-A short 3-outlet "arctic-grade" (blue color) extension cord

If the vehicle is old and you want a trickle charger instead of a battery heating pad, then you will have to pay a lot more. If the vehicle is brand new, there is no way that the dealer is going to install a trickle charger for you unless you assume the vehicle's warranty relating to the electronics of the vehicle (including the ECU). Also, if the vehicle is brand new, the shop is not going to mess around with antifreeze/water ratios other than what the vehicle manufacturer recommends (unless you assume the liability in writing). If the vehicle is brand new, only the correct engine oil grade is used in accordance to the vehicle manufacturer.

Last edited by RayinAK; 01-17-2011 at 05:45 PM..
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Old 01-17-2011, 06:59 PM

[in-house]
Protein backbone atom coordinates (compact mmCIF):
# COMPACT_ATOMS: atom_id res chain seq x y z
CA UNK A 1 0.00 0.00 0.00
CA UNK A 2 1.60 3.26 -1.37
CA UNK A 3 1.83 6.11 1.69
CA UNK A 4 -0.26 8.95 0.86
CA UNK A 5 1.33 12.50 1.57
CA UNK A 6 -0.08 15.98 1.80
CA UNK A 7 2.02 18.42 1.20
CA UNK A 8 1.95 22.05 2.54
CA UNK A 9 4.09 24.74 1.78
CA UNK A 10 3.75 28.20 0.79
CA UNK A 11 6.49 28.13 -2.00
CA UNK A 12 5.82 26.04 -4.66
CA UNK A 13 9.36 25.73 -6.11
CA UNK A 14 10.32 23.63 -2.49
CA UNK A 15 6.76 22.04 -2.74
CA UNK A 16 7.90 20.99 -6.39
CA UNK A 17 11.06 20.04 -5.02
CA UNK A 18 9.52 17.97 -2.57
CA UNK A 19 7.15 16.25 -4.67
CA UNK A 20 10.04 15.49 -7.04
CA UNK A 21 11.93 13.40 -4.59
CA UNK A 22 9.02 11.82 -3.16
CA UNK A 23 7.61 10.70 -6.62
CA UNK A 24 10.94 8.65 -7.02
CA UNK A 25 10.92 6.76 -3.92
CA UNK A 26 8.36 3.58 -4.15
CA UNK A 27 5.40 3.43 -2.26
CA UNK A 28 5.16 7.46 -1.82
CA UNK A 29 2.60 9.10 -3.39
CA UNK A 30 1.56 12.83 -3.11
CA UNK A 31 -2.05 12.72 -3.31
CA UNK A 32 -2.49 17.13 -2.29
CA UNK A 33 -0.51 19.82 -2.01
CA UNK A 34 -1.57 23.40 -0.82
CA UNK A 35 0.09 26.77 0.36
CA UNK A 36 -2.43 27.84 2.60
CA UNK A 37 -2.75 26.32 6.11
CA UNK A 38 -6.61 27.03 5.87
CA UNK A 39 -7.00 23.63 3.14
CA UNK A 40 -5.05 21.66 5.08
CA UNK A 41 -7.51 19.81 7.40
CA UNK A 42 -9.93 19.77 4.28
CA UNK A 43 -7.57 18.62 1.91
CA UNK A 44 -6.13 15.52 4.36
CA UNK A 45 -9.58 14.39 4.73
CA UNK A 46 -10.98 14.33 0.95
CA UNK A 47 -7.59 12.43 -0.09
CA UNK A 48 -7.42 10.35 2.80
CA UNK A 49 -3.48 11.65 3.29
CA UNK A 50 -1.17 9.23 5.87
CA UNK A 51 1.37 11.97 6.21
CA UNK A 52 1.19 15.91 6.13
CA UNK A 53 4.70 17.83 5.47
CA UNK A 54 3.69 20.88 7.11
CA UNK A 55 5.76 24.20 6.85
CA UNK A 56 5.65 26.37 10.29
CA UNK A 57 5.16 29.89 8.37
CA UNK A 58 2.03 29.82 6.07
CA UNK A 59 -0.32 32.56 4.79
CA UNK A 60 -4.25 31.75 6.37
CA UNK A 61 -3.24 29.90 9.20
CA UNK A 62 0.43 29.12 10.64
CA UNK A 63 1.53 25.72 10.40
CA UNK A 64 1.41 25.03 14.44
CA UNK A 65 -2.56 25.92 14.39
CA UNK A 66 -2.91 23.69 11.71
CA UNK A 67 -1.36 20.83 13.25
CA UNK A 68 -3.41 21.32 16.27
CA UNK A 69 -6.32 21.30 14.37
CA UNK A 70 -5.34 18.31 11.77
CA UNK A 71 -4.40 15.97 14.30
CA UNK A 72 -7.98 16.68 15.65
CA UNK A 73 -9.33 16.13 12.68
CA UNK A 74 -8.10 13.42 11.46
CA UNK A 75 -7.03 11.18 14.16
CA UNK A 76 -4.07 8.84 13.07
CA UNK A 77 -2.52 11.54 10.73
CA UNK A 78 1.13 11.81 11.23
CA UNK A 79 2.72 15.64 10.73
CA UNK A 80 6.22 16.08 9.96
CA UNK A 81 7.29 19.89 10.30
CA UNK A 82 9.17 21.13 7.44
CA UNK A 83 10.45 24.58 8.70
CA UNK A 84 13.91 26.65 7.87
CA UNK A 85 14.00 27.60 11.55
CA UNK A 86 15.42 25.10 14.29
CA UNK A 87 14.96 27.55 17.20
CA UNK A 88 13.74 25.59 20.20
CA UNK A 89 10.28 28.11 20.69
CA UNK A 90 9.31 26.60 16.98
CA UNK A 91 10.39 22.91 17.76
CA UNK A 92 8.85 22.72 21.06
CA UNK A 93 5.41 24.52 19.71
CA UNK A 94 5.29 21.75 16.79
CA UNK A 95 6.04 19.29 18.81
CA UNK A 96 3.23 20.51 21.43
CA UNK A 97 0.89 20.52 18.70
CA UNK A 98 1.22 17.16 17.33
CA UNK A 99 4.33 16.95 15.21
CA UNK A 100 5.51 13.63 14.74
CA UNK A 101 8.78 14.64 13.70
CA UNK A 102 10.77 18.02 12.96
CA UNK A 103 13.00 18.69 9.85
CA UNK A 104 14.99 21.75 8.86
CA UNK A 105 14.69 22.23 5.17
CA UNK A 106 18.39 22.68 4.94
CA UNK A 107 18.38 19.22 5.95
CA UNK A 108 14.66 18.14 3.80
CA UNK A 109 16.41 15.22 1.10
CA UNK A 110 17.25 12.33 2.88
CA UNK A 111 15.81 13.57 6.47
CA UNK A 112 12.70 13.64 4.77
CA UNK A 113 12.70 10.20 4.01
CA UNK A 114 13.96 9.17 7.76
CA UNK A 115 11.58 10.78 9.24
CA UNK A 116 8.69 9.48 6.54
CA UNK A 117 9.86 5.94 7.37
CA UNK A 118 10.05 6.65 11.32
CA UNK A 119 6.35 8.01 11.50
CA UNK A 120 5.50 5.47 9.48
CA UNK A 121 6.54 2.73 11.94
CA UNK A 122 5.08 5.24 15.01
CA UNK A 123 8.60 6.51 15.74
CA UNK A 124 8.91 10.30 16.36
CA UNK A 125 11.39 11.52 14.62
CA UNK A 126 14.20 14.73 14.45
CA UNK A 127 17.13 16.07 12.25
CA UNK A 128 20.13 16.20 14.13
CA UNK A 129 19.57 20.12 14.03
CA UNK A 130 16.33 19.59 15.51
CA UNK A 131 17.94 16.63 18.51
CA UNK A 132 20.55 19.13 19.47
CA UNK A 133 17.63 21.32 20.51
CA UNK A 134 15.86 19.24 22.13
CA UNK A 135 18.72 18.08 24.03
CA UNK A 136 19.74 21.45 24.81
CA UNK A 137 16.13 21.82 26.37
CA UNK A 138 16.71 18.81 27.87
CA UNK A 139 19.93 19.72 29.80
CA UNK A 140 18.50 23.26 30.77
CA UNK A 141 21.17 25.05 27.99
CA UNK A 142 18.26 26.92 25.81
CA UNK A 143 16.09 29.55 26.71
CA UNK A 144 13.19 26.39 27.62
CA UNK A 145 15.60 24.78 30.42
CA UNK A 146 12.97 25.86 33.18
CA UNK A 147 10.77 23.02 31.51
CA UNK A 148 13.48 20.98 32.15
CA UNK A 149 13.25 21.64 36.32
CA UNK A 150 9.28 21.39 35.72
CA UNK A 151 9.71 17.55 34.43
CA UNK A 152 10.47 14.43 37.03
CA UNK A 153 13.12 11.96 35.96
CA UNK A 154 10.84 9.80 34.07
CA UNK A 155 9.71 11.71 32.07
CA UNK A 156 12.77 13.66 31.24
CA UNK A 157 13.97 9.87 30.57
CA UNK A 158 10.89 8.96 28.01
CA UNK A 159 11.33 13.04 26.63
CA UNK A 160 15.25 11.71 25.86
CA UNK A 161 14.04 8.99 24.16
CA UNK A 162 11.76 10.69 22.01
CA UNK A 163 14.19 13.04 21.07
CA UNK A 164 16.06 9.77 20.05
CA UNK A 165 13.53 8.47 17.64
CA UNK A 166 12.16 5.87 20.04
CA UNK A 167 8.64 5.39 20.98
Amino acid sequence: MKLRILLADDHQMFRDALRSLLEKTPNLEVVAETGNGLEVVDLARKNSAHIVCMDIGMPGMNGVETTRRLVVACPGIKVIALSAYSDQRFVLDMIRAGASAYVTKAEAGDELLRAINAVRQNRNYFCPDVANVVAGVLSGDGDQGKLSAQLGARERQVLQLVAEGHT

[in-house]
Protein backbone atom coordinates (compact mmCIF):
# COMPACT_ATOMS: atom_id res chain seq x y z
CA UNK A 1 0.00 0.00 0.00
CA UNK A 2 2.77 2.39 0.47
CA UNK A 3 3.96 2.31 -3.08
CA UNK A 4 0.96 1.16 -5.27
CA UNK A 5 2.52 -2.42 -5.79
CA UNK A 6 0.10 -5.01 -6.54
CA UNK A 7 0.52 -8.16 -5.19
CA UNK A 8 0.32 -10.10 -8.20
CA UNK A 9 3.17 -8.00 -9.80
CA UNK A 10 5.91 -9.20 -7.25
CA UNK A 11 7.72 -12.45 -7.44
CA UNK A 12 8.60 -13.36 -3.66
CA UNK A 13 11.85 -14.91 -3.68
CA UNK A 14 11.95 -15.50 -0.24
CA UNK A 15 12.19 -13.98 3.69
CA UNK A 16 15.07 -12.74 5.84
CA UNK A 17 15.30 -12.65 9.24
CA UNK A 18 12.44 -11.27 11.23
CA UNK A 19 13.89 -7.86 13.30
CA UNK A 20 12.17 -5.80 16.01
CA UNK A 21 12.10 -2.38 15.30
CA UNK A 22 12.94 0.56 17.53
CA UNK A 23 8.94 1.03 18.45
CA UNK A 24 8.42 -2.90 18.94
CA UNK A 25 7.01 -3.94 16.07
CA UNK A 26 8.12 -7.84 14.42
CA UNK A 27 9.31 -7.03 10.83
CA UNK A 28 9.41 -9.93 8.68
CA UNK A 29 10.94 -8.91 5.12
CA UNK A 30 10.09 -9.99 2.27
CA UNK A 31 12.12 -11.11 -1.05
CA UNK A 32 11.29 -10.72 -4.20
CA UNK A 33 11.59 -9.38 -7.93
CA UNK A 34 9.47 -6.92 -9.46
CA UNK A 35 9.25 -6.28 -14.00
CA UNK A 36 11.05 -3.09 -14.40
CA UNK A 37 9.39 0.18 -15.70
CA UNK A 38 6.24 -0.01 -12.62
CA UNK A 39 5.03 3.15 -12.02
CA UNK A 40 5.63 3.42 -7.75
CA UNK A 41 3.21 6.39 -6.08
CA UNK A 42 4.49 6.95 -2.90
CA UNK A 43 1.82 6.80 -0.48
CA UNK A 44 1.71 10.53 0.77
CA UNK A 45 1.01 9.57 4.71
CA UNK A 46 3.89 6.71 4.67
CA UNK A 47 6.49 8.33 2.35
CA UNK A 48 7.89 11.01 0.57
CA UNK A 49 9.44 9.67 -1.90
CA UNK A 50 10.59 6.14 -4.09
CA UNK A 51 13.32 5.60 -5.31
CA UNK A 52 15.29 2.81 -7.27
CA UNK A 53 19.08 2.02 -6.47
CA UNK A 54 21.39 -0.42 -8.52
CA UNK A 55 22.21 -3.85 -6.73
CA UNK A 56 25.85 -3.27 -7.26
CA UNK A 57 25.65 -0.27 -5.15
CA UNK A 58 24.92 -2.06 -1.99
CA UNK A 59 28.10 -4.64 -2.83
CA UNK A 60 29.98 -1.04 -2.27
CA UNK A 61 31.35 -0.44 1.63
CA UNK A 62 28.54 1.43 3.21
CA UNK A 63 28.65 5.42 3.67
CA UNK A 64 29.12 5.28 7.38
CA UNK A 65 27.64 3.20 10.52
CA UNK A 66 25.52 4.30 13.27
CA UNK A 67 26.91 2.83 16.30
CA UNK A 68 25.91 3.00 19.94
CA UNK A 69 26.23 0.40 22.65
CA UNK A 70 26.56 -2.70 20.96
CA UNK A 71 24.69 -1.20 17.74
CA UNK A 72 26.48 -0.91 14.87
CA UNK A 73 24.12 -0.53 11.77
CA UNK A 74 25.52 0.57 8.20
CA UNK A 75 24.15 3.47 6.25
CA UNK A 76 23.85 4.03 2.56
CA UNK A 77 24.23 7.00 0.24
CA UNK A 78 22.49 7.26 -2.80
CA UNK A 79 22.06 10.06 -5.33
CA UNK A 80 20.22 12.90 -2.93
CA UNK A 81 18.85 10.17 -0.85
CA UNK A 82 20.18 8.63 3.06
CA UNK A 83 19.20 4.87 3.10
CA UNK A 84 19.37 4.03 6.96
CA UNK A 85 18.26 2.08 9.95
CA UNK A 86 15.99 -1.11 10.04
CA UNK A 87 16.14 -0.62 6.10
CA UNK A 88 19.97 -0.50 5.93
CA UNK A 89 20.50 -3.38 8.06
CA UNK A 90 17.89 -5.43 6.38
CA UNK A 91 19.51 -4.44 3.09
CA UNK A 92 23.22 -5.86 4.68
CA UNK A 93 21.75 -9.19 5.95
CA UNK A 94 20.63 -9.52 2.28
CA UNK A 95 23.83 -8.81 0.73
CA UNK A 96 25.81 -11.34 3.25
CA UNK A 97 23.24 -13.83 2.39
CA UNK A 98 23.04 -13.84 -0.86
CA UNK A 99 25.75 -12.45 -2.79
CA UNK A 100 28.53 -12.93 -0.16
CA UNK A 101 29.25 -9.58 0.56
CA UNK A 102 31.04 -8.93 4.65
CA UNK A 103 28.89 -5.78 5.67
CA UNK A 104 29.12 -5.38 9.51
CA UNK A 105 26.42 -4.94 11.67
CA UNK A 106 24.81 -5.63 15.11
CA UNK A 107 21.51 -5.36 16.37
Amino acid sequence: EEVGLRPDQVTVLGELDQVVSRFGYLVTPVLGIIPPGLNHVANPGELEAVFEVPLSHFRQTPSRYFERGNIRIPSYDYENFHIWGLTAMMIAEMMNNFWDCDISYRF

4,718 posts, read 8,960,529 times
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RayinAK, I agree with you as I would ALWAYS newer or older use the correct grade oil the manufacturer recomends for the temperature the vehicle will be operated in. Every vehicle I have owned has always had a cold, normal, and hot weather oil recommendation. There are Synthetic oils that will meet the recommended API (for gas) and CJ-4 (diesel) standards and won't void the warranty if you want to go the synth route. I like syntehtic oils, but that is just me. Dino oils are fine. Although since this is a 1982 Jeep, I don't think the OP is worried about voiding a manufacturer's warranty on a 28 year old vehicle. For Example, my 2011 F350 standard/normal use oil is a 5w-30w, but I can use 5w-40w for cold weather and 15w - 40w for hot weather. As long as the oil meets CJ-4 standards I am fine. Shell Rotella T6 is a synthetic diesel oil that is CJ-4 certified... I will change to this right before my summer drive up to AK. I already have a block heater, but hopefully I will not need that in MAY.